The rare discovery of a blue lobster by several Rockport lobstermen was all over the Boston news late last week, prompting a search to discover just how rare these crustaceans are. I kept coming up with the odds of 1 in 2 million, which would indeed make them pretty rare, but I also found bright blue lobsters pulled out of the waters off Ocean City, Maryland last week, two from Canadian waters over the past year, and another off Scotland last year. Before that, not much news; in fact, the last mention of a blue lobster in Boston was in 1926! So I am wondering if something is up in the lobster world? Here is the very bright blue–quite aptly referred to as cobalt–Scottish lobster, and an even more rare (1 in 30 million) mutant calico lobster, in the New England Aquarium.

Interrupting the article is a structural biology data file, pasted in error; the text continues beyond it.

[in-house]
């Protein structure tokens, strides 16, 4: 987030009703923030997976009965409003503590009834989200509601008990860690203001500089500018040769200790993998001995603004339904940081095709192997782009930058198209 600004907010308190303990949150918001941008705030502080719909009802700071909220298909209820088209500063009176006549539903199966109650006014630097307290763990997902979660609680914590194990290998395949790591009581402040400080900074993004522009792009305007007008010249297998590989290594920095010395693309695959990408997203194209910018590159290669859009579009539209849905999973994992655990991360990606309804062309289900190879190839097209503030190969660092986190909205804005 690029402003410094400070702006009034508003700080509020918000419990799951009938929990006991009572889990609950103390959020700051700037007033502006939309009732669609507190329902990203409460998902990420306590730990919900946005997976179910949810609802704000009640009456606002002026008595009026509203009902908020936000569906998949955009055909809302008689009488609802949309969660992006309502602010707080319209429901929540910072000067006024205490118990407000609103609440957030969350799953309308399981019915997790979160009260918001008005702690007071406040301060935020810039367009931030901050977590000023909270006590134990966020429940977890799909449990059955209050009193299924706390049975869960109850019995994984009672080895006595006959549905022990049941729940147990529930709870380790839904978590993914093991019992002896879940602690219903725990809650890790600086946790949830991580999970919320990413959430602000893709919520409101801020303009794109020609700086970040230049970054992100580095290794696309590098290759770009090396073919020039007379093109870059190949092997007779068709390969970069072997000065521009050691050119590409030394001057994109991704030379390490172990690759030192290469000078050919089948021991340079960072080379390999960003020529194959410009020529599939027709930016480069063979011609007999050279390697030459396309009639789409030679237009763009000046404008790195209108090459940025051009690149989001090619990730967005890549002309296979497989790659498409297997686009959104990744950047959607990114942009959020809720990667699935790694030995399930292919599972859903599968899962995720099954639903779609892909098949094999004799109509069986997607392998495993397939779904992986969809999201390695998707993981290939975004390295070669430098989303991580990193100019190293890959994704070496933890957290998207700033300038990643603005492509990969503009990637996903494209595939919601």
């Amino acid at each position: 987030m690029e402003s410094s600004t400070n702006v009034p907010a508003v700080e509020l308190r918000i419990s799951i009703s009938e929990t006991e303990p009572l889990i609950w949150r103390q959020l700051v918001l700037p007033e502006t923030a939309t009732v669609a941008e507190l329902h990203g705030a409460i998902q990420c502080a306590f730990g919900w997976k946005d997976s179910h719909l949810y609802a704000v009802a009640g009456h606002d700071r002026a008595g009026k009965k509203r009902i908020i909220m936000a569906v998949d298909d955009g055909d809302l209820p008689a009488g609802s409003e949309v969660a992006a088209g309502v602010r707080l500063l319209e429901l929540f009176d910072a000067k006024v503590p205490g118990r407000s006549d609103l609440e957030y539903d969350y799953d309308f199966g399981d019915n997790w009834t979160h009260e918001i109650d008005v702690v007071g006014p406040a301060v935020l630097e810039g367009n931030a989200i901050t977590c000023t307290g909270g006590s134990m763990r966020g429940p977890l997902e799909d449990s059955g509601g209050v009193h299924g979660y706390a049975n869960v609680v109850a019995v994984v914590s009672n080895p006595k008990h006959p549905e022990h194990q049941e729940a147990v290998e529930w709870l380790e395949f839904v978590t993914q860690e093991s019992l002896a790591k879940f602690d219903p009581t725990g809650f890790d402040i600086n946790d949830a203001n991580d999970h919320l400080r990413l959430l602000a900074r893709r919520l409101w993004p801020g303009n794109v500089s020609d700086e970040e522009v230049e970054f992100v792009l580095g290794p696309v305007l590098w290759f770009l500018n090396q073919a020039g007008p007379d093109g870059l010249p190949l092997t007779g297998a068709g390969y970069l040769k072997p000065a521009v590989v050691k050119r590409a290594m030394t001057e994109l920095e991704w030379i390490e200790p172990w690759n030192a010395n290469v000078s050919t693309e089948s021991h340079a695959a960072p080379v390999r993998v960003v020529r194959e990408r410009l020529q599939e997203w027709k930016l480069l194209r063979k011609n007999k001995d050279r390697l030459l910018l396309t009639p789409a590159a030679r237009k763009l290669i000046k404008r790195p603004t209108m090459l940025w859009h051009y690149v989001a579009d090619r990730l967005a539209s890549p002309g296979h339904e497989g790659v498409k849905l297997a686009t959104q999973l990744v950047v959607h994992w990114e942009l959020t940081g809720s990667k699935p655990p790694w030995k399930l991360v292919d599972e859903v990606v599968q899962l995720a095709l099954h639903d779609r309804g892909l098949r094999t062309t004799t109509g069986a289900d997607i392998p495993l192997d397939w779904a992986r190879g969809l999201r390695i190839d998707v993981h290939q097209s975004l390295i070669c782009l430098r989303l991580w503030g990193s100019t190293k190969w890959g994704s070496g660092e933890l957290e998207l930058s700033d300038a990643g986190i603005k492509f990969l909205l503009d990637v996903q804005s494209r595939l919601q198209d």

I wish I could blow up this little negative of the 1926 lobster on exhibit in a Boston hotel from the Smithsonian, because it looks like a great picture. The caption reads: Boston, Mass.: Rare lobster exhibited at hotel exposition. Ann Donnelly, an attendant at the exposition in the Mechanics Building, holds a blue lobster, one of the very few which has been taken out of New England waters in many years. 5/20/26.
Out of the water, there are lots of blue lobsters, on pottery and paper, fabric and canvas (besides lots of restaurants and Nike sneakers). I particularly liked this platter from Apartment 48, a repurposed nineteenth-century image from Etsy seller Ephemera Press, and an original watercolor called A Lobster Tale by Sarah Storm.